Yearnings & Doubts

My dream has always been to write a novel. Not just write, but as my vanity demands, to be published. A story that’s within me. But when I read books by acclaimed authors like Salman Rushdie, I feel, who am I kidding. I am not intellectual enough. I will never be able to write anything worthwhile. I didn’t get the Ivy League education. I don’t know enough of history. I haven’t travelled enough. I’m too old and it’s too late for me.

Will I be able to write something of value? Something that will not waste the time and money of readers? There are books which I have regretted buying as I was bored quickly after a few pages. I don’t want to be that kind of writer.

At other times I feel, yes I can. There is an audience out there for each and every one of us. A little tribe that can relate to your experiences.

It’s this constant struggle within me.

And meanwhile, I am such a procrastinator. I haven’t quite started apart from the little essays I have penned in my diaries which make me feel utterly self-conscious when I read them again later.

Do you have similar yearnings and doubts? I have a need to put this out there to work through my own thoughts.

About bookjunkie

Blogging about life in Singapore helps me survive the mid-life crisis
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6 Responses to Yearnings & Doubts

  1. Katrijn says:

    I am a voracious reader by any standards. As such, what I look for is first and foremost a good story. What makes a book good is the ability of the writer to string a sentence and a story line together. You have that, you show that in your blog daily!

    What makes a book great is the conviction of the author. What matters is that you write from the heart. Then it will be a good book. Shaping the thing, making it nice and tidy comes afterwards. First and foremost it has to be YOURS, exclusively and truly yours, and then it will be a great novel. Really.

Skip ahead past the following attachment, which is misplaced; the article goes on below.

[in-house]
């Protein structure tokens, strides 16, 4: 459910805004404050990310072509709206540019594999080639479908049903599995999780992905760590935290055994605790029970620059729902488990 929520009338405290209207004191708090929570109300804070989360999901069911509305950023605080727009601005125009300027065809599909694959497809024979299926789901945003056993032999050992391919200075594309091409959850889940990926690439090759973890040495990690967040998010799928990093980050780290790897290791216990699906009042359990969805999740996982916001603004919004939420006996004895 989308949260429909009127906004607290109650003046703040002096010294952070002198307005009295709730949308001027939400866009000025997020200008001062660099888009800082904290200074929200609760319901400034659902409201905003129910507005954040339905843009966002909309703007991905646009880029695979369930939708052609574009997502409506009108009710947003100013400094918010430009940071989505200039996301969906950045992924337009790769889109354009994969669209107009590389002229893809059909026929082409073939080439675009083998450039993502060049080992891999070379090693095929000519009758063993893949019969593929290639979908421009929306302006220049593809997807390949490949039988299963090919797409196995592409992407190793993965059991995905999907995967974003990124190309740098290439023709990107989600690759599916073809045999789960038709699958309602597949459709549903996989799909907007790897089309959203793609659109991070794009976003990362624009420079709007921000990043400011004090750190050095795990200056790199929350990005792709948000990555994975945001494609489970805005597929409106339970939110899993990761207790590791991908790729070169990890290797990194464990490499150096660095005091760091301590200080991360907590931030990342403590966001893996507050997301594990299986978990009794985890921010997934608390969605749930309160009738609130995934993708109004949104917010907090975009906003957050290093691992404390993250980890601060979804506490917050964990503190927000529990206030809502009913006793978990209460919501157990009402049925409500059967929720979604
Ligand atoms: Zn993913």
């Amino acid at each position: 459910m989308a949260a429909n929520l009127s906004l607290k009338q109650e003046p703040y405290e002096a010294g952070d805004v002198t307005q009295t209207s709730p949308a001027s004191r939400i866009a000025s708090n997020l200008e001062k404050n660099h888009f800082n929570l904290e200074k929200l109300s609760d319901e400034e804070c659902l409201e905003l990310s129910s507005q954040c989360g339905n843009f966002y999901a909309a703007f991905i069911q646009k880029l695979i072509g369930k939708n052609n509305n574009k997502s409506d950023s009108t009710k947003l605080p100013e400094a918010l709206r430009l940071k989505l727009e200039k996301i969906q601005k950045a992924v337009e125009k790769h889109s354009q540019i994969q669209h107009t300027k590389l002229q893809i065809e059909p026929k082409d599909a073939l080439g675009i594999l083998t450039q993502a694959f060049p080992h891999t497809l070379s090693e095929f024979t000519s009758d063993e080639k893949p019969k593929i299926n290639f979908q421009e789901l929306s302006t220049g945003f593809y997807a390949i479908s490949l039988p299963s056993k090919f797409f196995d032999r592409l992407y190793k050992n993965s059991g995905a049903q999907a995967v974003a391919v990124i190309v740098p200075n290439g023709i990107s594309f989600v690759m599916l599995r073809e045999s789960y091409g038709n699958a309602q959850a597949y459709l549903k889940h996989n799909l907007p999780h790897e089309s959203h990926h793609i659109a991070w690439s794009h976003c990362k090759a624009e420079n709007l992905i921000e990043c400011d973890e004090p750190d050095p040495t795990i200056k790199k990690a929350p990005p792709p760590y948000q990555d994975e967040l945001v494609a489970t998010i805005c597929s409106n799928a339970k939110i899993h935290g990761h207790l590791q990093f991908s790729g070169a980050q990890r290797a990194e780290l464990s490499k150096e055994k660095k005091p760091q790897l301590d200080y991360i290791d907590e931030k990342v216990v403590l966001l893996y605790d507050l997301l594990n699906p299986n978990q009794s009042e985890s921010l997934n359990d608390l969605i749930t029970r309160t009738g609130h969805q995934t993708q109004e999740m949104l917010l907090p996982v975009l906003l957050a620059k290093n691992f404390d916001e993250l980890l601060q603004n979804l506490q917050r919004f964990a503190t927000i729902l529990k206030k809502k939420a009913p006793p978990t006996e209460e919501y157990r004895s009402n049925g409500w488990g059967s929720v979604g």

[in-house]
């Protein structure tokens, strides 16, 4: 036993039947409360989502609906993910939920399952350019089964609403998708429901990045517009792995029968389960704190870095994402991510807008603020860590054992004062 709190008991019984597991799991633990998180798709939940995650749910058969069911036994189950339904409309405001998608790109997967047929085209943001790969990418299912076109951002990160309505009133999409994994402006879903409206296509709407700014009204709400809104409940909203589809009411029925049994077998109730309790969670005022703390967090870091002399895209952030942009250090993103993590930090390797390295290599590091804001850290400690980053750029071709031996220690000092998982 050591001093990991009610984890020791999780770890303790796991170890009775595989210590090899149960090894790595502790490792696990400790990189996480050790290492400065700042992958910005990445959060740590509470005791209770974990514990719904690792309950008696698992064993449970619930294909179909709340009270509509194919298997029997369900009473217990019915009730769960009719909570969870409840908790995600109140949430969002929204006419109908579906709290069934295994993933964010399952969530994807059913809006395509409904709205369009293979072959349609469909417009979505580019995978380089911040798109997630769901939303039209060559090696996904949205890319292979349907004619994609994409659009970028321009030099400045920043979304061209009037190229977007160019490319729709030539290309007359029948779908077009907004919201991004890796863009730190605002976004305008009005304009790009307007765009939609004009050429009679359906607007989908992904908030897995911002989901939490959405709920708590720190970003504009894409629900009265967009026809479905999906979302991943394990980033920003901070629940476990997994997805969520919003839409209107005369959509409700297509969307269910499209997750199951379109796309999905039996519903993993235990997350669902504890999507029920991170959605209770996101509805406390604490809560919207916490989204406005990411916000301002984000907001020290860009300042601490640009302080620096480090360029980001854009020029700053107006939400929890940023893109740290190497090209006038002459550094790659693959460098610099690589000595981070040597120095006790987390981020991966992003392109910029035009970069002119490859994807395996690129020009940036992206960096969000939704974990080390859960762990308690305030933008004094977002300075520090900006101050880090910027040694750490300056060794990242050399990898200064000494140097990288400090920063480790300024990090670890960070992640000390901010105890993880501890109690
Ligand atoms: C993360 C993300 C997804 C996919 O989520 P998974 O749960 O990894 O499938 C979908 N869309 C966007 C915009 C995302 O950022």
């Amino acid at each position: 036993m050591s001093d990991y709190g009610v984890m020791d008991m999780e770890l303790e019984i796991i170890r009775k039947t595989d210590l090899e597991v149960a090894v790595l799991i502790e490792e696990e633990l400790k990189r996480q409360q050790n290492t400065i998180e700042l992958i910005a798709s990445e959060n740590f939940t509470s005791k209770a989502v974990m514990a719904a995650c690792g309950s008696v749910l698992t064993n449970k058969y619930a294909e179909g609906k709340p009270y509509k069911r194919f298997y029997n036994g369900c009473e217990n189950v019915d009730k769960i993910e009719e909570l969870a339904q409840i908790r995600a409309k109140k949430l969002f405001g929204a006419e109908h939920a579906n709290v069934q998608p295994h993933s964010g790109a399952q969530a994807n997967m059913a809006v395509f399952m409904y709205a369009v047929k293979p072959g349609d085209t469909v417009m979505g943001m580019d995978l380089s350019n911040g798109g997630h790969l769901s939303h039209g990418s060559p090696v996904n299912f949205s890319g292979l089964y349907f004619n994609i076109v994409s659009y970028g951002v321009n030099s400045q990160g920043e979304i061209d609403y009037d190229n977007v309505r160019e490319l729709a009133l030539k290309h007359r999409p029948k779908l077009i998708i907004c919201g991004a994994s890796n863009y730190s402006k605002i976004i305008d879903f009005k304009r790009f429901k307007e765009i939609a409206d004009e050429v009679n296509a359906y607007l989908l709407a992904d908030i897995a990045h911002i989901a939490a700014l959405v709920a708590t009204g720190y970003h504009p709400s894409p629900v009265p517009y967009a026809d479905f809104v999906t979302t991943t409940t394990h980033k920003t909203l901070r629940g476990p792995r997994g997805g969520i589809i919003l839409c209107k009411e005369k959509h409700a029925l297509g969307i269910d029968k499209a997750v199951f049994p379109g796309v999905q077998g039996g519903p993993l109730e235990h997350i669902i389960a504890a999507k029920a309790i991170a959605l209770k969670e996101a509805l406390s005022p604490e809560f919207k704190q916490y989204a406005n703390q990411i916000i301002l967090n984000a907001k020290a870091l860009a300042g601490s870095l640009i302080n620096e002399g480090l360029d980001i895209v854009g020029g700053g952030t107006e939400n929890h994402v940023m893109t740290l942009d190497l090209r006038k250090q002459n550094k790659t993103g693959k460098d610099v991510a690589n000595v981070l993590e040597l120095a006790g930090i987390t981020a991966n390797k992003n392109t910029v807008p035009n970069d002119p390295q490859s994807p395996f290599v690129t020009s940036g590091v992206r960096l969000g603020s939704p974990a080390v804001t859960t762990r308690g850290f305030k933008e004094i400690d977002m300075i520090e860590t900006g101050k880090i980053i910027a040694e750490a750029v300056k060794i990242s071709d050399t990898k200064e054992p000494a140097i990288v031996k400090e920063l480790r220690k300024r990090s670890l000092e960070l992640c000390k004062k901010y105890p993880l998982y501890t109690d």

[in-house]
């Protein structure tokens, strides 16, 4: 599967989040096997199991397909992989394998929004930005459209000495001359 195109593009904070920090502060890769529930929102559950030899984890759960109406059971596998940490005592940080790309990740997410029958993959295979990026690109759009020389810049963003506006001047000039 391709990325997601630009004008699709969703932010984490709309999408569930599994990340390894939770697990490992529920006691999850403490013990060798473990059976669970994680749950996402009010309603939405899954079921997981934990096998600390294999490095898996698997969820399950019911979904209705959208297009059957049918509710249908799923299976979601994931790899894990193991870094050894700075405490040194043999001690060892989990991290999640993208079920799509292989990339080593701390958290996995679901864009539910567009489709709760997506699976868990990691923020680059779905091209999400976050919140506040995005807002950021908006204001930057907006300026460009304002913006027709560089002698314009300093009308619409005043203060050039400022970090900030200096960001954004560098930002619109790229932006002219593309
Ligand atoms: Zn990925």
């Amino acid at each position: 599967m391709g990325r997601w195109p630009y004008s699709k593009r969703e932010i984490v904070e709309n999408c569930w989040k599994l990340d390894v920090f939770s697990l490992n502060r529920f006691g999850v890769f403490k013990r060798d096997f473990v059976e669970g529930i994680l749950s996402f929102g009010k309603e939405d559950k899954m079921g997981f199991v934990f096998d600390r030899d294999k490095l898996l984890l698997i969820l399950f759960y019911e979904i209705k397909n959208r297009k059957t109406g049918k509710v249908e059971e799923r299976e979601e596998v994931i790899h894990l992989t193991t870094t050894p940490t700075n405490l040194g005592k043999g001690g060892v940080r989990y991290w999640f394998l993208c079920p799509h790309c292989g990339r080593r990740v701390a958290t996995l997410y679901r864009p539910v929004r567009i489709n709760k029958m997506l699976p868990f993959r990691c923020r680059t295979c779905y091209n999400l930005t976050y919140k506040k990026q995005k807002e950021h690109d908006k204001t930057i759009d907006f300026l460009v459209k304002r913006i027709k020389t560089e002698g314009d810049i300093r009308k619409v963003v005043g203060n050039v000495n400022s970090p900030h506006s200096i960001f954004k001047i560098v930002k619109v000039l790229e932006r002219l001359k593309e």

If you need any inspiration, you could have a look at these interviews over at Days of Yore (http://www.thedaysofyore.com/) or sign up for Alice Bradley’s prompts (http://alicebradley.net/blog/get-a-month-of-writing-prompts-and-help-a-good-cause.html). She has struggled with the exact same issues you have – as I think all writers, including myself, do 🙂

    • bookjunkie says:

      I like clarity when it comes to books. If I have to make too much of an effort it ruins the experience. I also like a bit of description where I am transported to another world. But this too can go wrong. Some descriptive passages tend to be way too wordy and then I’m lost again.

      I always look forward to your insights Katrijin. Love what you said about writing from the heart. Yes at the crux of it all, that matters most.

      Thanks also for the links for inspiration – will check them out.

      One book I am unable to put down was We Need to Talk About Kevin by Lionel Shriver. It was fascinating from start to end.

  2. 365days2play says:

    It’s NANOWRIMO (National Novel Writing Month)!! Don’t think, just churn out those 50k words! You can do it!! The key is not to think!

  3. plumerainbow says:

    Yes, I believe I have the same doubts too. In fact, I am about to write a post on that myself!

    Which is why my blog has become sort of an outlet, not just as an online journal, but also as a way to discipline myself, to write something, however short or long, good or bad. Once I hit the button “publish”, it’s a done deal.

    I believe we are not alone… In fact I just recently read a piece by Michael Cunningham (not that I’m comparing myself to him!) on writing http://www.oprah.com/omagazine/Michael-Cunningham-on-Writing#axzz2BkCERAFL

    Anyway, do keep writing, and hopefully I will get to read your novel one day 😀

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